By the Blouin News Science & Health staff

Copper alloy may prevent norovirus

by in Environment, Fitness & Wellbeing, Medicine.

One hundred and five passengers and three crew members fell ill on the Royal Caribbean cruise ship the "Vision of the Seas". (AP 2013)

One hundred and five passengers and three crew members fell ill on the Royal Caribbean cruise ship the “Vision of the Seas”. (AP 2013)

New research shows that copper alloy surfaces may prevent the spread of the norovirus, which is difficult to control and, according to the Centers for Disease Control and Prevention (CDC), causes 21 million illnesses a year. Norovirus outbreaks regularly shut down hospital wards and care homes, requiring expensive deep-cleaning. In March 2013, a Royal Caribbean ship returned to port after at least 100 passengers fell sick with norovirus. Professor Bill Keevil, Chair in Environmental Healthcare at the University of Southampton and head researcher on the project, presented at the American Society for Microbiology’s 2013 General Meeting last week, where he showed that surfaces containing more than 60 per cent copper proved very effective in destroying it.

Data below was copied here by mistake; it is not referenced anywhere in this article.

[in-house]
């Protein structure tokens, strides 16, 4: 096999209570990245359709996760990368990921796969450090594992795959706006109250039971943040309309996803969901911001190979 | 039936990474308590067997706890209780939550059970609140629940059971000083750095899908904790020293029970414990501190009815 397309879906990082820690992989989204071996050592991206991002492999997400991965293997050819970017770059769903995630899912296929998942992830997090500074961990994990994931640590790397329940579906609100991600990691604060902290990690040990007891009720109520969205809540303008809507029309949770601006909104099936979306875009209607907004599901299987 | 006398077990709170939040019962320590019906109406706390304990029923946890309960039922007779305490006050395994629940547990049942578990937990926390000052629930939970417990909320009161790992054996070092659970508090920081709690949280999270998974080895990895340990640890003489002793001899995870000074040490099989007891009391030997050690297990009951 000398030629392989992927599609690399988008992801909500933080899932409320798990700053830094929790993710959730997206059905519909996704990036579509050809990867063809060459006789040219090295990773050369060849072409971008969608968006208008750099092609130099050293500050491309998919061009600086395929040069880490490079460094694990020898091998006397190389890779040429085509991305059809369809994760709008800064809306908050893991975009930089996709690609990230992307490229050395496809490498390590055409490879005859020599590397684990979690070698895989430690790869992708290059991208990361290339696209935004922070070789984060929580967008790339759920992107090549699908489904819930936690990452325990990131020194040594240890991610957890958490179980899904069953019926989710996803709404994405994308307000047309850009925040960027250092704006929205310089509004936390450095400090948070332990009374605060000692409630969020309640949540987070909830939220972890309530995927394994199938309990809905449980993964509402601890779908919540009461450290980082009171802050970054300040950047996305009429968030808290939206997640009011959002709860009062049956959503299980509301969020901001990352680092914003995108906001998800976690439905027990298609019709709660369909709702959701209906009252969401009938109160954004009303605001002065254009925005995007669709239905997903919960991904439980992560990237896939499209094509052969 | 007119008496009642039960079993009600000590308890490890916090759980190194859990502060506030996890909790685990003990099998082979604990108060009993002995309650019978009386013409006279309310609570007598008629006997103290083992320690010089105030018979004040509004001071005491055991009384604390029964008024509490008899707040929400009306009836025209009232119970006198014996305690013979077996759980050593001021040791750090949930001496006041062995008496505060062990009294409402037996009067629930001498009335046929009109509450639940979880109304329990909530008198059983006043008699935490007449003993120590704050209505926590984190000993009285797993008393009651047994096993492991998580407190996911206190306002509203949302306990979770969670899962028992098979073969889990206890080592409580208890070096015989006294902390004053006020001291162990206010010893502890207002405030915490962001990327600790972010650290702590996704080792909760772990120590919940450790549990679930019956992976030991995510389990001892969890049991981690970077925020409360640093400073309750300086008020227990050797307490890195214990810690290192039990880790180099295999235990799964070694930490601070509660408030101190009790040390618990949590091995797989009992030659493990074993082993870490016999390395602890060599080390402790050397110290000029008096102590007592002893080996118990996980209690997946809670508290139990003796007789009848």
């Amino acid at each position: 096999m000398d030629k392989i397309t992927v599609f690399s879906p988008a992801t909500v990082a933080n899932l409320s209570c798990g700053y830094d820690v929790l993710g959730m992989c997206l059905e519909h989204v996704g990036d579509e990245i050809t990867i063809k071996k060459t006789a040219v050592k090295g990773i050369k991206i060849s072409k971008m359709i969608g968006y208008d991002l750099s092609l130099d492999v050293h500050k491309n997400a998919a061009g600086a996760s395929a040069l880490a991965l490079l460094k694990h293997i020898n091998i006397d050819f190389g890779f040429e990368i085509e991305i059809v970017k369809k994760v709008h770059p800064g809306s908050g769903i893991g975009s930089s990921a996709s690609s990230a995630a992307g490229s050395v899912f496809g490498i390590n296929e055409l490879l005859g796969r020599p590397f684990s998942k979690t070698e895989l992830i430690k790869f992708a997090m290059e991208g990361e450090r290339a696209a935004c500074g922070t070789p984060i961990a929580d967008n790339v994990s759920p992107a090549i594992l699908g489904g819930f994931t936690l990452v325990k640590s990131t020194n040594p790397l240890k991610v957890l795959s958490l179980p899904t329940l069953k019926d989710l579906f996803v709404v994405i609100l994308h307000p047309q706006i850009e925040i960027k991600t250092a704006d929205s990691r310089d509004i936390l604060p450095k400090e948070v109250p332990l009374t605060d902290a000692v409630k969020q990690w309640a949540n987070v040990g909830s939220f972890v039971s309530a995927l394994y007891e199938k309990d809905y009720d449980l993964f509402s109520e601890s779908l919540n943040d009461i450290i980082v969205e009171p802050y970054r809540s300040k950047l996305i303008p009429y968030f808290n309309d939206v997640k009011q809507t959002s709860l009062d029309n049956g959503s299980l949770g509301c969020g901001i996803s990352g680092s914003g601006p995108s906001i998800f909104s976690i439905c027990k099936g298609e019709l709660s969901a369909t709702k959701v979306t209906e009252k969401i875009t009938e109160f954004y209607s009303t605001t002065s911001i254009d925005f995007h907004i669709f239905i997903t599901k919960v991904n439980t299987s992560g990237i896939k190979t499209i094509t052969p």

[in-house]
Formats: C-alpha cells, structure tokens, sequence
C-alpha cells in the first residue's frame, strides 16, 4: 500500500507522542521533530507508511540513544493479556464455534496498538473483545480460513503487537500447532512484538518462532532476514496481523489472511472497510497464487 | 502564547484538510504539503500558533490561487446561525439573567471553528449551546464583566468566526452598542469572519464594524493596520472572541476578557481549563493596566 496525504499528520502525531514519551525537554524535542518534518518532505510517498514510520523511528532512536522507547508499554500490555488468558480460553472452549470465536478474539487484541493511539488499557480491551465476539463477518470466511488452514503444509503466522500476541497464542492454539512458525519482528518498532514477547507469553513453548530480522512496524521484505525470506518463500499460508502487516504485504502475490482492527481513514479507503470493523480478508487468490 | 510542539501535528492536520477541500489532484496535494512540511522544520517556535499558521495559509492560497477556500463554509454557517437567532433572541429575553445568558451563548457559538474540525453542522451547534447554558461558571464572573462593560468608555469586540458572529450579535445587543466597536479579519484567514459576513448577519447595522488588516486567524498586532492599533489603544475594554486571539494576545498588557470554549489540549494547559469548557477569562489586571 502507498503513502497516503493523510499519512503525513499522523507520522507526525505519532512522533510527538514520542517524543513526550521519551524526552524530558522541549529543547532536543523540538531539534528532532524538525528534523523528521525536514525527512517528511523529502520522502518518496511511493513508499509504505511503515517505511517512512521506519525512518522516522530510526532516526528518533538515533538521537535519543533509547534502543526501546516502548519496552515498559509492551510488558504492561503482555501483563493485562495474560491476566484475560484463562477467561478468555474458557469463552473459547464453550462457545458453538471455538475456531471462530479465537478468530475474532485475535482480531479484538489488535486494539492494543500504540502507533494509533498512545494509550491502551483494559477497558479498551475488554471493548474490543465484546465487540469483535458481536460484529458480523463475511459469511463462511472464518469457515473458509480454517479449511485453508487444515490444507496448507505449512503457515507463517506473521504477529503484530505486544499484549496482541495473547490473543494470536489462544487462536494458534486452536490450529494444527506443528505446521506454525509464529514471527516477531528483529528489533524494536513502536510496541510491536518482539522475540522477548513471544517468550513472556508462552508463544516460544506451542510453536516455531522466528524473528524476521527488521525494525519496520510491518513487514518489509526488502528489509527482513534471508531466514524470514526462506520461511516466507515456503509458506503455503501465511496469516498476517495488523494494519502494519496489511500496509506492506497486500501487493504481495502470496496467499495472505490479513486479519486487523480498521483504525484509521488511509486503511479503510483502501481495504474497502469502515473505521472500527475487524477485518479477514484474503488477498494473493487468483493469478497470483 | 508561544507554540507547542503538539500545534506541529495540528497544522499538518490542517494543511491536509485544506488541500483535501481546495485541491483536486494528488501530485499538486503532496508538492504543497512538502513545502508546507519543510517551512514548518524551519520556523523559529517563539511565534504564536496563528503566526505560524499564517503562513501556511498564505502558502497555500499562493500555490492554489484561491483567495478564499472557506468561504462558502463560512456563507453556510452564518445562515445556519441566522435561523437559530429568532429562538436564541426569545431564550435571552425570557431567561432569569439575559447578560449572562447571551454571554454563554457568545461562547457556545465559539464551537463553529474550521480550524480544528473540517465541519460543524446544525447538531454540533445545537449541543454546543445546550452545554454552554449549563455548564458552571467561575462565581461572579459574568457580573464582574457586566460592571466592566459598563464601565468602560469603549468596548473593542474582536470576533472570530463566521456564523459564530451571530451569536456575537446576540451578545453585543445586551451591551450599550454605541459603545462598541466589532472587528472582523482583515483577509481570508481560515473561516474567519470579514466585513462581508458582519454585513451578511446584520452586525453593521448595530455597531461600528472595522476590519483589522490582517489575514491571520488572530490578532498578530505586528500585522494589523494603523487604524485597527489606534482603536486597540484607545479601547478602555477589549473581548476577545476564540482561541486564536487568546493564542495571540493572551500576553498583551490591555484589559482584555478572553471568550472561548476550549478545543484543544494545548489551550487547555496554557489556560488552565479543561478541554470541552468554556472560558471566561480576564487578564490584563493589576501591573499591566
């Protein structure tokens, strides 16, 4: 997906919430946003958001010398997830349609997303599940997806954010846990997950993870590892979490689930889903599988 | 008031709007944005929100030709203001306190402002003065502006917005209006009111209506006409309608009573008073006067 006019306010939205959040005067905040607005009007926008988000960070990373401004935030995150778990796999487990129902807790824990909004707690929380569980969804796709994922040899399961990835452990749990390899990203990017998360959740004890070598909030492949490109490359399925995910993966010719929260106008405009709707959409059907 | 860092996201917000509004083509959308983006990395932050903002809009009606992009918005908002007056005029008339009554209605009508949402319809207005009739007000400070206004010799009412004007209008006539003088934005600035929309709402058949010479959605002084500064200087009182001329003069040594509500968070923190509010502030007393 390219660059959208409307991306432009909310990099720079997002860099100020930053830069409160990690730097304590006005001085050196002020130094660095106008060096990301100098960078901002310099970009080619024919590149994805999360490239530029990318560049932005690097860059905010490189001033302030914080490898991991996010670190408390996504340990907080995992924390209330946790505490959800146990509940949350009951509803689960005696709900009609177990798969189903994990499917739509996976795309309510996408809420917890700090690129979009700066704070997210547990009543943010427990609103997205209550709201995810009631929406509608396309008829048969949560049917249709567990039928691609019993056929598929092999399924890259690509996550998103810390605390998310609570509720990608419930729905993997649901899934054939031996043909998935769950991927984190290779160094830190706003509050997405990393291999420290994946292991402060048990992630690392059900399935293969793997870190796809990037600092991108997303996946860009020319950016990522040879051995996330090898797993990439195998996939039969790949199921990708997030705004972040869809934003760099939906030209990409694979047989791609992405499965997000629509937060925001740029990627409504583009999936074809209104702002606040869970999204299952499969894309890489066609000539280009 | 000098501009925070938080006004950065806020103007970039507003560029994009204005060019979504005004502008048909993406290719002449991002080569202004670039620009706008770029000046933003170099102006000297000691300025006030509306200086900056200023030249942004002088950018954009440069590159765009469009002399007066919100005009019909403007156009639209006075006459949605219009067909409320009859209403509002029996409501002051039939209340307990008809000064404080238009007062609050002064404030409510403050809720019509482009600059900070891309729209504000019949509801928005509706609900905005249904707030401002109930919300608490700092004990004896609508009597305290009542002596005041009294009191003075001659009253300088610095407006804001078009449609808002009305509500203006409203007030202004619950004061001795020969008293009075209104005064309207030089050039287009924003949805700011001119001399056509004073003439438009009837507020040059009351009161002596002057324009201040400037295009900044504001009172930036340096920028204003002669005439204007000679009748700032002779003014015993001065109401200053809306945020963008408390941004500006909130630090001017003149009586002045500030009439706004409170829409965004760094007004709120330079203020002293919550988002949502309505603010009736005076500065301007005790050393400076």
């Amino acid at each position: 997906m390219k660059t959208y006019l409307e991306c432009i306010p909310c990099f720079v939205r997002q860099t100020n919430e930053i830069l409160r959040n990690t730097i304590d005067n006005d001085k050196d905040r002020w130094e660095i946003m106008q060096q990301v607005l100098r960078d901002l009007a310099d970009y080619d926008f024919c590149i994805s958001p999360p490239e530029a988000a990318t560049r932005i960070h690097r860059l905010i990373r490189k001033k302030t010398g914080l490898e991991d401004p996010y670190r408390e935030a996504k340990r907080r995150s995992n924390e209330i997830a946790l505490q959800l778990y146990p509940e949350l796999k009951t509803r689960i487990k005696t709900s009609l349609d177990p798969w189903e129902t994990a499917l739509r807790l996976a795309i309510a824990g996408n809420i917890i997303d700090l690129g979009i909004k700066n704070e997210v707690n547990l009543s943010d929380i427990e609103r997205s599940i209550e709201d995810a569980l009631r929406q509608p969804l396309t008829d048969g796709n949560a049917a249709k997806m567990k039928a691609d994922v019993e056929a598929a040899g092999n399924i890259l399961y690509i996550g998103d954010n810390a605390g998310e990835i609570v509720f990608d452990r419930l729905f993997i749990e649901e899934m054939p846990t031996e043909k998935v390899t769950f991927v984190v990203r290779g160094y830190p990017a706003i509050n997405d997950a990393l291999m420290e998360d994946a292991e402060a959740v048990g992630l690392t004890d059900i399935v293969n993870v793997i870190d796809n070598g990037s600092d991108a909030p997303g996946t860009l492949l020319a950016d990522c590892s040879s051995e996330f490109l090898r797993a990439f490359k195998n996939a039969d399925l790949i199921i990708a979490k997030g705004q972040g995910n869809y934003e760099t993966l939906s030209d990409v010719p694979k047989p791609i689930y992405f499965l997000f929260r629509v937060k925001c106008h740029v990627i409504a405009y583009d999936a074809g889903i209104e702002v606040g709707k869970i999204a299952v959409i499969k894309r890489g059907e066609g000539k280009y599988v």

Noroviruses are a group of viruses that can affect the stomach and intestines and cause people to have gastroenteritis, an inflammation of the stomach and the large intestines. For every laboratory-confirmed case, scientists estimate there are many more unreported ones, for a total of some 267 million per year. Varying strains of norovirus are normal, and one usually becomes dominant every season.

No treatment exists for norovirus other than to let it take its course. Norovirus symptoms last 24 to 48 hours and are spread by food or water contaminated by fecal matter during its preparation, or otherwise coming into contact with fecal matter. This includes shaking hands with an infected person or touching any surface contaminated with norovirus. Severe diarrhea and vomiting from a norovirus infection can lead to dehydration. Preventative measures include proper hand hygiene with soap and water, not preparing food while sick with the norovirus, washing food during its preparation and generally taking care to disinfect surfaces. Due to their low alcohol content, common hand sanitizers are not effective in killing noroviruses.

Ian Goodfellow, a scientist who has studied norovirus for 10 years, describes it as “the Ferrari of the virus world.” Norovirus, previously called Norwalk-like virus, is named after an outbreak that occurred in Norwalk, Ohio, about 35 years ago.

This new research may help prevent the spread of disease in places such as hospitals, nursing homes, and ships. As Dr. Keevil put it, “Copper alloy surfaces can be employed in high-risk areas such as cruise ships and care homes, where norovirus outbreaks are hard to control because infected people can’t help but contaminate the environment with vomiting and diarrhea.”